Ghostbusters (2016), faced with a barrage of criticism even before it was filmed, could have easily gone the route of the multitudes of dodgy 80s reboots. Instead, what we have is something that embodies the spirit of the original, while having its own legs to stand on. Yes, the reboot is good and a whole lot of fun.
This being a reboot, don’t expect to hear from Venkman, Stantz, Spengler and Zeddmore – it’s a whole new cast of characters. Kristen Wiig plays physicist Erin Gilbert, who’s trying to get tenure at her university, except a book she wrote about ghosts in the past is threatening to make her lose her credibility. Her co-writer was childhood friend Abby Yates (Melissa McCarthy), who has stubbornly continued research into ghosts with the help of Jillian Holtzmann (Kate McKinnon). New York subway employee Patty Tolan (Leslie Jones) rounds up the team with her her encyclopedic knowledge of New York.
Reworking something as beloved as the original Ghostbusters is a tall order. Attempting to make them all female then drew the ire of a thousand so-called fans. Here, director/writer Paul Feig and co-writer Katie Dippold attempt a juggling act by paying a lot of respect to the original – it comes close to being a remake in many ways – while taking shots at the Internet trolls who just can’t imagine that women can be funny.
Those watching for a nostalgia fix will get it by the buckets. There’s a whole lot of cameos and callbacks to the original and the late Harold Ramis also gets remembered in a very special way. The creators of the new movie definitely love the original, and it shows – and they also do enough to make sure this movie has its own place in the canon instead of being just a rehash.
McKINNON THE SUPERSTAR
And as a comedy, Ghostbusters has a life of its on. The Feige-McCarthy partnership scores again, and the laughs don’t just come from McCarthy or even Wiig – McKinnon, Jones and even Chris Hemsworth (as himbo secretary Kevin) provide countless laughs in terms of both verbal and physical comedy, that its such an absolute joy to watch the team together.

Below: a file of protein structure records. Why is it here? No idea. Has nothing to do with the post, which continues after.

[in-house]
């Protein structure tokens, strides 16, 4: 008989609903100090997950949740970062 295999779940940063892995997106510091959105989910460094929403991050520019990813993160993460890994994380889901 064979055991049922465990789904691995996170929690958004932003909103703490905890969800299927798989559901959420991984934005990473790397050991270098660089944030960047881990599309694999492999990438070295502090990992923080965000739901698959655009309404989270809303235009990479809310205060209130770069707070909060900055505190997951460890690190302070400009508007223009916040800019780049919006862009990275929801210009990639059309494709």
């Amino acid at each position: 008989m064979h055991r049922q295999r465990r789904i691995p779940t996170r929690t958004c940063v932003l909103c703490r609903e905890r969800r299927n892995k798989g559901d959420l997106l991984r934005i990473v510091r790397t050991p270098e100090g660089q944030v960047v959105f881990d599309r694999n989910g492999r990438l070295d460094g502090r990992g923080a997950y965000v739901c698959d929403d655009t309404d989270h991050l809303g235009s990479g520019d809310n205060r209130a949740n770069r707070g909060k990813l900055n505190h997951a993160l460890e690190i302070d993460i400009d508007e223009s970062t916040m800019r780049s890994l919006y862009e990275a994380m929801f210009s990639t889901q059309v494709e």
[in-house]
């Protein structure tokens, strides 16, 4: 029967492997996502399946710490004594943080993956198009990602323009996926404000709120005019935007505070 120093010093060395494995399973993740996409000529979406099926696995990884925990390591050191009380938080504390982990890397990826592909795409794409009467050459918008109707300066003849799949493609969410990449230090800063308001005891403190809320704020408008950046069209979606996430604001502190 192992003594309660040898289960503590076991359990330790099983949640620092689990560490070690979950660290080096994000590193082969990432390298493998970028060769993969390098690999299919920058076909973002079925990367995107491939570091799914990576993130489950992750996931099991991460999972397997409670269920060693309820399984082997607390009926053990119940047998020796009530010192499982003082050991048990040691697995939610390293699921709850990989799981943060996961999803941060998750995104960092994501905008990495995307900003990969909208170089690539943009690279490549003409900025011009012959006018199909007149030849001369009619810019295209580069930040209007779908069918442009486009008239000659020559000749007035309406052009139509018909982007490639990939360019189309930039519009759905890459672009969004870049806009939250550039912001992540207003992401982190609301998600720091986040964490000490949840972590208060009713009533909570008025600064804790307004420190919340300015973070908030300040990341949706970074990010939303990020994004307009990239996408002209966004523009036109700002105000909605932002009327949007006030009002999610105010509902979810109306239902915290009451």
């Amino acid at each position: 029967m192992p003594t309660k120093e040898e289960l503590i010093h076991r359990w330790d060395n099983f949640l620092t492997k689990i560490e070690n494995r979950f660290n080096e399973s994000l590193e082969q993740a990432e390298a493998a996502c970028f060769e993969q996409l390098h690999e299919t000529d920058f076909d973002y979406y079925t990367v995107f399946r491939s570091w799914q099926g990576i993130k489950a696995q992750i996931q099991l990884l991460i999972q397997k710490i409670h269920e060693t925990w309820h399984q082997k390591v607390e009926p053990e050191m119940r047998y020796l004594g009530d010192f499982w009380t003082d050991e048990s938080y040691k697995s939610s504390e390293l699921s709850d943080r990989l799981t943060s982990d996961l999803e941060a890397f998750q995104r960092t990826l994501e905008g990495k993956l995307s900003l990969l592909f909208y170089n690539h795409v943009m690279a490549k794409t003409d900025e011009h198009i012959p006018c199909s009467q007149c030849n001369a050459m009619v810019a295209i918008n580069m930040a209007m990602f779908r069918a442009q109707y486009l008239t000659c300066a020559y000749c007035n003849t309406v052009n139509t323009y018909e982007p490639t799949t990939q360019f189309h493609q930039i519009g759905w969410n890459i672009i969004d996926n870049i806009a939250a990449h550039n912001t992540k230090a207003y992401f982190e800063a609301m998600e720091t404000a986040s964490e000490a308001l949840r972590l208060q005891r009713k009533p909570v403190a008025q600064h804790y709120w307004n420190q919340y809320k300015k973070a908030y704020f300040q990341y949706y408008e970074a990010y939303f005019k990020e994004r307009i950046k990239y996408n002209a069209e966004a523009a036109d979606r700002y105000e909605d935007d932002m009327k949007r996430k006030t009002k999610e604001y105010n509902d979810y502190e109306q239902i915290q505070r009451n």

That’s not to say that new Ghostbusters totally forgets that the original was very creepy in its own way. While it’s not the Asian Ju-on style horror that’s haunting the screen these days, there are quite a few chilling moments that remind you that this is really about busting malevolent ghosts, and not just Casper.
HAUNTED BY THE ORIGINAL
But the reason why it shines is also where it stumbles – the spectre of the 1980s Ghostbusters hangs over this, and it’s obvious. It’s not an exact scene for scene copy, but it tips the hat so often to the the 1982 movie that its almost as if it is afraid that longtime fans would hate the reboot. Thankfully the cast here is so likeable that you get carried away with their hijinks, but hopefully with a sequel we see more new stuff.
A good number of us geeks grew up watching the original Ghostbusters – which is now 32 years old, not to mention the multiple cartoons that came after that. With reboots of many 80s classics sprouting up every year, Ghostbusters stands out as one that manages to just hold its own. It’s a good film, with lots of laughs and some scary moments, and with great chemistry among the cast. And, you know, feeling that fun, fun Ghostbusters vibe all over again on the big screen and introducing it to a whole new world of fans really is a good thing.
Oh, and don’t forget to stick till the very, very end of the credits, especially if you’re an old-school fan.